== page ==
METHODS

Patients with TSIFRD were included in this study, entailing clinical examination, dermoscopy and microscopy analysis of Demodex species. Furthermore, skin biopsies were performed on patients with inflammatory lesions. For the microscopic examination, samples were harvested from the affected area using a piece of Scotch transparent tape measuring 2cm, which was subsequently displayed in a microscope slide and examined under optical microscopy (10x-40x Zeiss). The sample for bacterial culture was spun two minutes and plated (trypticase soy agar and Columbia agar with 5% sheep's blood (Oxoid – Thermo Fischer, UK), then incubated at 37ºC for 48 hours. Identification was performed by microorganisms grown method MALDI-TOF mass spectrometry (Matrix Assisted Laser Desorption Time-of-Flight ionization - Bruker Daltonik GmbH, Bremen, Germany). Colonies were transferred, emulsified and centrifuged, the supernatant was removed and the residue reconstituted in 70% formic acid. Measurements were performed using MALDI-TOF MS Microflex LT through the FlexControl software. The spectra were collected and analyzed via the Biotyper database (database [DB] -5627 Species list). Scores of above 2 were considered significant for genus and species identification. Mass spectrometry was used to identify the genus and species. The local ethics committee approved the study.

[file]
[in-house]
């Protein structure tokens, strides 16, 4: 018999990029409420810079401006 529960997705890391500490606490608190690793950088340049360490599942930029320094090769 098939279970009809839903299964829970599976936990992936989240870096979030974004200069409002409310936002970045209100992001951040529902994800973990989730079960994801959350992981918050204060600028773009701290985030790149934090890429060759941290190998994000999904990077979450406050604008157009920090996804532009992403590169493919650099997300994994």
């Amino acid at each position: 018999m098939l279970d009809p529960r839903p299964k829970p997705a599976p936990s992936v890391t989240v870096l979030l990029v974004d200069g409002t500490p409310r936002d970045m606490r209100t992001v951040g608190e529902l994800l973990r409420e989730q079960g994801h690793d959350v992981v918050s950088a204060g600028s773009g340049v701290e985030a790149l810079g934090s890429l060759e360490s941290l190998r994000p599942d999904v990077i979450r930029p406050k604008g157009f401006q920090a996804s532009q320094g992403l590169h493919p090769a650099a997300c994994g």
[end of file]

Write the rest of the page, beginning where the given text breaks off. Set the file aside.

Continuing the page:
RESULTS

Seventy-five patients with variable TSIFRD subtypes were examined. Dermoscopy revealed: telangiectasias (100% of patients), pustules (80%), scales (54.66%) and atrophy (20%), as white structureless patches between vessels. Clinical spinulosis was found in 15 patients (20%), of which 14-18.66% bore dermoscopic features of Demodex: follicular plugs and Demodex tails (Figures 1 and 2). A biopsy performed on one spinulosis area showed a histopathologically characteristic image (Figure 3). Thirteen patients (17.33%) were positive for Demodex upon microscopy: 8 for D. folliculorum and 5 for D. brevis (Figures 4 and 5). Among the 8 patients with D. folliculorum, one had positive Bacillus cereus cultures. No B. oleronius or any other bacillus species were found. An analysis of the macroscopic diagnosis of bacterial cultures of the Bacillus species oriented morphology B. cereus colonies, which were dull gray and opaque, with a rough matted surface.The genus and species were identified by mass spectrometry (Figures 6 and 7).